The 1917 Battle of Passchendaele was part of one of the worst episodes of World War I, itself one of the worst conflicts in human history. The offensive, which spanned more than three months on the Western Front, was controversial from the moment it happened and remains so today, with historians debating the motivations behind it and whether its vast human cost can possibly be justified. Here, historian and author Nick Lloyd looks at the evidence afresh, suggesting that – despite all of its horror – the Battle of Passchendaele may have been more important to the Allied war effort than sometimes thought.
For people who might not know, what happened in the Battle of Passchendaele and why was it so important for the war effort?
The Battle of Passchendaele (or Third Ypres) was one of the most brutal battles of World War I. Originally planned to break out of the Ypres Salient and roll up the Belgian coast, by the time it came to an end in November 1917, the British Expeditionary Force had advanced just five miles and sustained more than 200,000 casualties.
The battle was notorious for the terrible conditions in which it was fought, with abnormally heavy rainfall turning the battlefield into a swamp. While widely considered to be a British defeat (or at least a pyrrhic victory), certain phases of the battle – particularly a series of well-prepared attacks in September and October – put enormous pressure on the German army. The battle also illustrated the changing nature of warfare on the Western Front and the continuing development of combined arms tactics, which would prove highly effective for the BEF in 1918. In many ways, the Third Battle of Ypres was the climax of trench warfare on the Western Front.
In what ways has this particular battle become the defining image of World War I?
Passchendaele has always been associated with mud and, by extension, futility. The images that were taken of the battlefield, particularly a memorable series of photographs by the Australian official photographer, Frank Hurley, are some of the most recognisable of the war. One of his most famous shots was of Chateau Wood, with a series of Australian soldiers returning from the sodden battlefield across a thin duckboard track – an image that seems to epitomise the horror and desolation of World War I (see below).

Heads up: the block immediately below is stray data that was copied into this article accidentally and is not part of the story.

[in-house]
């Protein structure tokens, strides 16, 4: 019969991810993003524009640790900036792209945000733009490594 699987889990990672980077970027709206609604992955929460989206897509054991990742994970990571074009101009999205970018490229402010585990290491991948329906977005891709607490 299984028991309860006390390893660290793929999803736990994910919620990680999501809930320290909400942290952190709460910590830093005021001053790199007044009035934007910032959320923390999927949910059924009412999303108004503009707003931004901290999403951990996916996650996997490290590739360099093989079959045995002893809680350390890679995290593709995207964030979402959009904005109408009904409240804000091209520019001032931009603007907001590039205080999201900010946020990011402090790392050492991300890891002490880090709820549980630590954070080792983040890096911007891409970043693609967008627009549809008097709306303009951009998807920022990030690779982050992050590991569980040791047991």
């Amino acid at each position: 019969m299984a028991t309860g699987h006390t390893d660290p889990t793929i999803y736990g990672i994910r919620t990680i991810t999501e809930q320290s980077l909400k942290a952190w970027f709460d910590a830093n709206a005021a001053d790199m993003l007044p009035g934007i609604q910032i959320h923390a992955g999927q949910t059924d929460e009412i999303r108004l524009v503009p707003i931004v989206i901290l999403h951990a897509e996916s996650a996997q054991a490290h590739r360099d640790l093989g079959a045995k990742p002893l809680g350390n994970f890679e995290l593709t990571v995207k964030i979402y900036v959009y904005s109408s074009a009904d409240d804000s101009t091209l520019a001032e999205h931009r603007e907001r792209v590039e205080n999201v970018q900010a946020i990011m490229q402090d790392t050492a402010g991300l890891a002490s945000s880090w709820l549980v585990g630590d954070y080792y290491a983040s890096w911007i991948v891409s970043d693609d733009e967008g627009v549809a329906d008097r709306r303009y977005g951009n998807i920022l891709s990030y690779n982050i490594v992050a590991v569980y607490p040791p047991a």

Are there any characters in this story who you think deserve more attention?
I think it would have to be General Sir Herbert Plumer, commander of the British Second Army, who was placed in charge of Ypres operations in late August 1917. Plumer rescued the campaign and orchestrated a series of hammer blows upon the German Army that proved highly effective. His meticulous preparation, attention to detail and care for his men would mark him out as one of the most successful British generals of the war.
In what ways is our common view of Passchendaele incorrect?
The common perception of the battle is that it was totally futile, utterly devoid of purpose, and (on the British side at least) conducted in an abysmal manner. This is incorrect. While the British made mistakes and did not always fight in the best way possible, the battle was a much closer-run thing than we have assumed. The British pushed the German Army extremely hard in Flanders in 1917.
If you could somehow travel back in time and ask someone involved in this episode of history a question, what would you ask?
It would have to be Crown Prince Rupprecht, the commander of Germany’s Northern Army Group (which faced the British in Flanders). I would ask him what he thought of the British Army’s tactics and how close he came to ordering a major retreat in the autumn of 1917. The answer would, I suspect, be surprising.
Nick Lloyd’s book, Passchendaele: A New History, is available to buy now.